In 2012, Judge Day behaved questionably during at least two of his son’s soccer games, documents state.
“On October 17, 2012, Judge Day attended a soccer game during which his son, Daniel Day, was injured when he collided with another player,” court documents state.
After the game, Judge Day allegedly approached the referees’ table to complain about the performance of a game official. Court documents show he threatened to report the incident to higher authorities.
At another game less than one month later, Judge Day claimed he was physically assaulted while attempting to speak with officials at the referees’ table.
“Before I could finish the sentence I was grabbed by my shoulders from behind without warning, whirled around, and nearly picked [up] off my feet and forcefully thrown forwards. I nearly went down on my hands and knees, but was able to right myself,” Judge Day wrote.
But according to court documents, his claims were unsubstantiated.
“There was no physical contact between the soccer official and Judge Day,” documents state.
The judge is also accused of lying to investigators about allowing a veteran with a felony conviction to handle a firearm, which violated state law.
In court documents, Judge Day admitted to knowing about the veteran’s felony conviction which prohibited him from possessing weapons.
However, “when asked about the events, Judge Day told Marion County Judges… that he did not know [the individual] was convicted of a felony,” court documents state.
The veteran, referred to in court documents as BAS, was allegedly singled out by Judge Day who had control over his probation status.
BAS interacted with several of Judge Day’s family members on numerous occasions, documents show.
“While driving BAS to Judge Day’s daughter’s home to do some cabinetry work, Judge Day stopped to perform a wedding ceremony,” court documents allege. “Judge Day made BAS stand next to him at the wedding.”
Additionally, Judge Day is accused of ordering, “BAS to read ‘Fearless’ even though BAS expressed that reading the book exacerbated his PTSD symptoms and threatened his sobriety,” documents state. “On another occasion, Judge Day forced other veterans… to watch a video that exacerbated PTSD symptoms in some of them.”
Judge Day denied that the veterans experienced enhanced symptoms of PTSD through exposure to the book and video.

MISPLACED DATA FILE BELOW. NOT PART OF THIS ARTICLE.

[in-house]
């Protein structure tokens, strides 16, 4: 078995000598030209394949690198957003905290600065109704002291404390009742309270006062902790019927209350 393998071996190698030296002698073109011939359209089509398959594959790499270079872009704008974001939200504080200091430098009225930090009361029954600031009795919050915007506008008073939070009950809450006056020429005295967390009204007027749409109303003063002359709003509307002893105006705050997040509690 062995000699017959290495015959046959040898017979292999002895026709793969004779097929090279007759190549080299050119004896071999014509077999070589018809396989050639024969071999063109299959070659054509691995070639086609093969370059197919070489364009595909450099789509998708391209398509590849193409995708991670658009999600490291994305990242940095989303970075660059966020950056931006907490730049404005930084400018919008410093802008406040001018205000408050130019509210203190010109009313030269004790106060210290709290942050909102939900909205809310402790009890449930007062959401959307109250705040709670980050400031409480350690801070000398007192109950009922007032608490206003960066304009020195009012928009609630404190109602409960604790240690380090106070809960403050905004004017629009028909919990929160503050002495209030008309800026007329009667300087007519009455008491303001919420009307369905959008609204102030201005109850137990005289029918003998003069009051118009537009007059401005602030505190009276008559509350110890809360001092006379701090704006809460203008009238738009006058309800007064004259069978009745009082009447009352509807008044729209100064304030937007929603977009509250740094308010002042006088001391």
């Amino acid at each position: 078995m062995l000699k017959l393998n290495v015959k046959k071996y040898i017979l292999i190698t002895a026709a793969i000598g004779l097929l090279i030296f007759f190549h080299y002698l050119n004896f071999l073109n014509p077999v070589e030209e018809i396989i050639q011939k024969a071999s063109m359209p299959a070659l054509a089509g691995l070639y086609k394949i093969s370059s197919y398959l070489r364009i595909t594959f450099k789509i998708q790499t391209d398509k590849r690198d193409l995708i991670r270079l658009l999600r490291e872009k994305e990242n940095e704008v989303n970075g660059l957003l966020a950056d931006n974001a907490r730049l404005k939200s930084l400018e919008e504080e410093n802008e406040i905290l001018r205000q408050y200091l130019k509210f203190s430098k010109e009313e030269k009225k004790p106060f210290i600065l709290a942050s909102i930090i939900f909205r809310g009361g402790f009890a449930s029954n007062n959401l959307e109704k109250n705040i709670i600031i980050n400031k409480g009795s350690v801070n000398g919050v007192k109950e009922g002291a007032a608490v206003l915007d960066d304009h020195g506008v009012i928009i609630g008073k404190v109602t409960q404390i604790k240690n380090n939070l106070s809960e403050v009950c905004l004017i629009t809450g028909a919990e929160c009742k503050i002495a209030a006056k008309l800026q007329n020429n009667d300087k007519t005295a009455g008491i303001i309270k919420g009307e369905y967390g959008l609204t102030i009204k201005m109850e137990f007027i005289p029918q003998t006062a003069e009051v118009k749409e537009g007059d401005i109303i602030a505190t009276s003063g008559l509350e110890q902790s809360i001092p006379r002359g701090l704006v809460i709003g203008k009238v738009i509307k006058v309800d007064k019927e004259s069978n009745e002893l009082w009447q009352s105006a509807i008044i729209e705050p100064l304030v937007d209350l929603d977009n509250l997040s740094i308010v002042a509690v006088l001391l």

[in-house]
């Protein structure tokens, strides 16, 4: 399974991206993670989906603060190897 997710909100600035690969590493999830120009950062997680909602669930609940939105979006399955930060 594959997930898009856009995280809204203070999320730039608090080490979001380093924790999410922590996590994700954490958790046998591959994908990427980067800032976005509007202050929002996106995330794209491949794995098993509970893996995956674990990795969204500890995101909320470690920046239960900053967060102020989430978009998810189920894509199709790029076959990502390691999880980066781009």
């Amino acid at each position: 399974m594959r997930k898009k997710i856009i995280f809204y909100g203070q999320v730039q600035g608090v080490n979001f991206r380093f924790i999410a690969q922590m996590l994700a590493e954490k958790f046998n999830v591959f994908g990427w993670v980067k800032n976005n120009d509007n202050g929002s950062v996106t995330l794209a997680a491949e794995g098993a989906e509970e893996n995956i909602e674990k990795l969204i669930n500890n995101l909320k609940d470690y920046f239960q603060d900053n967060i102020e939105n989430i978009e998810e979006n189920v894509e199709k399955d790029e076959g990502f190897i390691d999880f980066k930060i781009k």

Documents allege Judge Day acted unprofessionally with veterans by calling them “Raggedy A**es” and saying, “I’m the judge – I can do whatever I want.”
Judge Day is accused of collecting, “money from lawyers, including those appearing before him in court, to sponsor veteran-related wall hangings in the Marion County courthouse hallways,” according to court documents.
One of the wall hangings in question included a picture of Adolf Hitler. Judge Day displayed the image in a public area of the courthouse without receiving permission, although he claims he did not know the display had to be pre-approved.
“The wall art was not intended to honor fascism, but to honor the Americans that defeated the dreadful ideology,” Judge Day said in response to the accusation.
A judicial assistant working under Judge Day said he hung pictures in her work space even though she expressed that she did not want them.
“When his judicial assistant removed the items while Judge Day was on vacation, Judge Day told her that he is a ‘benevolent dictator’ and that she ‘works at his pleasure,'” court documents state.
Other members of his staff were also fearful of his treatment, documents state. Court staff were allegedly not given required breaks for lunch and were expected to stay late on a regular basis.
Earlier this month, Judge Day received backlash when it was revealed he would not perform same-sex weddings in his jurisdiction. In doing so, he gave up his right to perform wedding ceremonies altogether.
New allegations reveal, “Judge Day inappropriately screened and ordered his court staff to screen wedding applicants to ensure that they were not same-sex applicants,” court documents show. “Judge Day refused to marry same-sex partners even though they could lawfully marry under Oregon law.”